I will look for that style of meter, but they are relatively inexpensive, as are the thermocouples.
You may already have a pyrometer.

Surface finish is a pretty easy problem to solve, and I really don't see any other problems.

Your castings look solid, and that is a real plus.

Nice casting work !

.
You are too kind GreenTwin.
 
I find 740C (1350 F) is a good temp if using new ingot, when using returns (scrap or what ever bits you can get) you can take that temperature up to 780 C (1436 F) this aids in the fluidity as the more you recycle the more of the other elements such as silicon burn out and this reduces the ability for the Ali to flow around the mould. These are tap temperatures as well, by the time you go from furnace to pouring the first mould you will most likely have lost at least 20 degrees. With our Petrobond we use a fully synthetic light gear oil, it works really well and doesn't smoke as much. I vent Petrobond the same as greensand as neither have the porosity to naturally allow gasses to escape, specially if your doing brass and bronzes.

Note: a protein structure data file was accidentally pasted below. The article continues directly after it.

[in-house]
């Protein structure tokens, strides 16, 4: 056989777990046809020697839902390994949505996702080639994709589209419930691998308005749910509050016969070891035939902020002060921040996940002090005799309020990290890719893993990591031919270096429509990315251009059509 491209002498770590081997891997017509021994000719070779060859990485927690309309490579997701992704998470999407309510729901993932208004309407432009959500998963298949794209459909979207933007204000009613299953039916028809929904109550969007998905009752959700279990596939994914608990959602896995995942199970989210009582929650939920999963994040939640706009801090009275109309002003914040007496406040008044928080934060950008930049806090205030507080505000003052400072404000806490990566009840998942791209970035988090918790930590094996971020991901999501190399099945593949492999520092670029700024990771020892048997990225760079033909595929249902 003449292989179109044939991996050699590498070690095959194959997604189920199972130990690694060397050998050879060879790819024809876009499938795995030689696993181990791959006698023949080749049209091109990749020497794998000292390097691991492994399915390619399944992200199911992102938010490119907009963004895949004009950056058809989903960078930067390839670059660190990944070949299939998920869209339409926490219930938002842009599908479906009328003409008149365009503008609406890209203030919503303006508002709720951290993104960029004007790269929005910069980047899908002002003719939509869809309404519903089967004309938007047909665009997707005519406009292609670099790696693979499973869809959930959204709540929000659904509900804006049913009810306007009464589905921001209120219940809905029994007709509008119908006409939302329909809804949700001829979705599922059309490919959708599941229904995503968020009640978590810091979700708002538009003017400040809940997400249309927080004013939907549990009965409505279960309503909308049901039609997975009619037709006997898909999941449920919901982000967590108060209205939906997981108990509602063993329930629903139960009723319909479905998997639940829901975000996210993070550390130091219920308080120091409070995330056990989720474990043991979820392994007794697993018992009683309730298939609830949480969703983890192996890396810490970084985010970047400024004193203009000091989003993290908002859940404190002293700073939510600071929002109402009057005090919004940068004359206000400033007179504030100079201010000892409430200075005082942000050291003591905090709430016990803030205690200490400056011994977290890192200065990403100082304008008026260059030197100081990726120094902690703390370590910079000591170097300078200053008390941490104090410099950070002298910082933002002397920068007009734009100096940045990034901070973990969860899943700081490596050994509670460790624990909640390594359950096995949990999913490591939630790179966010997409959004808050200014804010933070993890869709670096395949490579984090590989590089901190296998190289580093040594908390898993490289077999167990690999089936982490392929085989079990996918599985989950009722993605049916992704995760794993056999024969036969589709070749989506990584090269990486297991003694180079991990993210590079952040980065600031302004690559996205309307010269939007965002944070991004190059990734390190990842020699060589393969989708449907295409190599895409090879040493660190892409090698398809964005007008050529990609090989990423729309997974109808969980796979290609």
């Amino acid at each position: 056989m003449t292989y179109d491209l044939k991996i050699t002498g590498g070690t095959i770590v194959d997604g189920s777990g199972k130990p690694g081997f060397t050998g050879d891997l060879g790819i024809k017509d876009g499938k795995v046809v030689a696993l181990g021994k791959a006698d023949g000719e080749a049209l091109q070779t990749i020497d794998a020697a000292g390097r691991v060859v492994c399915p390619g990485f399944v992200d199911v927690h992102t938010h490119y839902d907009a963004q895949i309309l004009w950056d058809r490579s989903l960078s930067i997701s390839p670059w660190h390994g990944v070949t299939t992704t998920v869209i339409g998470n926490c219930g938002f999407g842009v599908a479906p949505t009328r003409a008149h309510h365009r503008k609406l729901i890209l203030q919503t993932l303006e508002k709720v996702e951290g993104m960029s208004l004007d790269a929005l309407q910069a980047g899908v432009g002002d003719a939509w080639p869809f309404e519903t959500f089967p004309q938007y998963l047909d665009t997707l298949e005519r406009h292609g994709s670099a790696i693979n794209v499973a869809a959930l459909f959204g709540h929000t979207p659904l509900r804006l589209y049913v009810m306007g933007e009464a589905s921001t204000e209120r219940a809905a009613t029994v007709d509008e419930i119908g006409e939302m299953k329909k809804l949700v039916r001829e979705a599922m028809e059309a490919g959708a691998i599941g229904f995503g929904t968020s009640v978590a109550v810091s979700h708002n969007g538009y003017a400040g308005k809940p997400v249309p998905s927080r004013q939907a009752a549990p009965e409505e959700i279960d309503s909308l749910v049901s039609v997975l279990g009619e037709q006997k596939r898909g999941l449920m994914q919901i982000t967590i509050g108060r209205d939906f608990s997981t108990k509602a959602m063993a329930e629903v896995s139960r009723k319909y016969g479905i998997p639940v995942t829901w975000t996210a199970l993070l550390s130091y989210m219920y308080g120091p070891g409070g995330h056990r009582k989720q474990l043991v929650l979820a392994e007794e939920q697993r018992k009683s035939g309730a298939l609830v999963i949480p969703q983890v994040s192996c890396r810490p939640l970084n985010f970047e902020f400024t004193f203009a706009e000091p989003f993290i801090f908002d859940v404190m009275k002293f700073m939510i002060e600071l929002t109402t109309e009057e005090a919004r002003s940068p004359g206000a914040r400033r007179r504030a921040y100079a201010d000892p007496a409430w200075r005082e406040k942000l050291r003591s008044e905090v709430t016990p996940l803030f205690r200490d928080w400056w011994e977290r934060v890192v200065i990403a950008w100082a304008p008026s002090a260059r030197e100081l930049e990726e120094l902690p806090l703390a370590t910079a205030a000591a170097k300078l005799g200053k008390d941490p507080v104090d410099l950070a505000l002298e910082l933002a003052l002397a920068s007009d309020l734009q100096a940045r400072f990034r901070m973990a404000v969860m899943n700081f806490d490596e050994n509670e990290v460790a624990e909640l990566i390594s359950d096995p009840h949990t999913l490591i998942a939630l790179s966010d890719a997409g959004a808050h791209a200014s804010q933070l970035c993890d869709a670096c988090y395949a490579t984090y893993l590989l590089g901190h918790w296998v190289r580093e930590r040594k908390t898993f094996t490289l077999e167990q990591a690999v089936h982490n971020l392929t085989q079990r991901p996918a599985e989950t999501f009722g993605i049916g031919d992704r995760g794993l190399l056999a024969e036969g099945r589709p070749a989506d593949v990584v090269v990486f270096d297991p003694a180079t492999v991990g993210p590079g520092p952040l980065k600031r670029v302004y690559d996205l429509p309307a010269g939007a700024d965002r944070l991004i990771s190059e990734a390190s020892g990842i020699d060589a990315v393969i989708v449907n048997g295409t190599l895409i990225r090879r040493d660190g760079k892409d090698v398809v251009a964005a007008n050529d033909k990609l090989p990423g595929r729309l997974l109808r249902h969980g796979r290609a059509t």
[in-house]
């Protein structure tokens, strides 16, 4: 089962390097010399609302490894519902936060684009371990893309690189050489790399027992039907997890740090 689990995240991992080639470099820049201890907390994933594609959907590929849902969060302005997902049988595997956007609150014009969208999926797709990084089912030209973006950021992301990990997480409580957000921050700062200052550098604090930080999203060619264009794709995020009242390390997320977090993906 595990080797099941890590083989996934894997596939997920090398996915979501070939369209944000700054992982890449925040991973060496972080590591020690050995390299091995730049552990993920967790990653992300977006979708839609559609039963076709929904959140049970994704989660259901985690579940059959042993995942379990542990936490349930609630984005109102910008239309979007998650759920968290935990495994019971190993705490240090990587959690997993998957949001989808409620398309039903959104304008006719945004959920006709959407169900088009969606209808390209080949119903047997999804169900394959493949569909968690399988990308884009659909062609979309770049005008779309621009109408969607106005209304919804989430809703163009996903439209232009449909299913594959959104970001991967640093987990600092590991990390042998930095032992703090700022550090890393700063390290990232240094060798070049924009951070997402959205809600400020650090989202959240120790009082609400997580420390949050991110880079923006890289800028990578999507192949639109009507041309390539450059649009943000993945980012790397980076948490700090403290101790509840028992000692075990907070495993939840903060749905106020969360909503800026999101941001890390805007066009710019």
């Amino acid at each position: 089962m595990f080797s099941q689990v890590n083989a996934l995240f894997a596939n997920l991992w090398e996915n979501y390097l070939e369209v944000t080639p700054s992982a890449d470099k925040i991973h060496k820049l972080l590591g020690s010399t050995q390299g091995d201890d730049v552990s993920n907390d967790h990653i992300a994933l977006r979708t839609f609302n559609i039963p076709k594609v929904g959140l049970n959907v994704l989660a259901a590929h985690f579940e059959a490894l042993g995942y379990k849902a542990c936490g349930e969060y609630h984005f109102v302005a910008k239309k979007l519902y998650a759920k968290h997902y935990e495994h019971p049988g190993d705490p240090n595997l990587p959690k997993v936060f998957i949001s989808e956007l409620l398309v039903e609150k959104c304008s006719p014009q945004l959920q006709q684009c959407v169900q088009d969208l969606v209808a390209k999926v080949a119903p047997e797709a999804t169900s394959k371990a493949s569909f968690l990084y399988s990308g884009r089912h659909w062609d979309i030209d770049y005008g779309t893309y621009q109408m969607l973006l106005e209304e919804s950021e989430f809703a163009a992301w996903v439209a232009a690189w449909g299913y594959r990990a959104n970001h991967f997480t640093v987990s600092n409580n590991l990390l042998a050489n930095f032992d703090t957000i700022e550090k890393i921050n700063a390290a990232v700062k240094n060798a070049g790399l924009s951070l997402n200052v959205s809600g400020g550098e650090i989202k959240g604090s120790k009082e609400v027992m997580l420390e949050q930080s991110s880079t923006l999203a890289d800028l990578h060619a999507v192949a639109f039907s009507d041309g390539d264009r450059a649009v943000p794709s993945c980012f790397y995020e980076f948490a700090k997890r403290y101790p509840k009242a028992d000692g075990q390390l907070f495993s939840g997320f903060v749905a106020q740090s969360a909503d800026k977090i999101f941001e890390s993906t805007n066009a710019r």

wce4 not bad on your first sand mould attempt, I have seen far worse from people who have been in the industry for 25 plus years. Best thing about this industry specially as a hobby, if at first you don't succeed melt it down and have another go. For those that want to mix their own sands, I have had great success using an old kitchen aid mixer with a paddle or doe hook for small amounts. As I always tell my students, there is always more than one way to do something, though some are far better than others.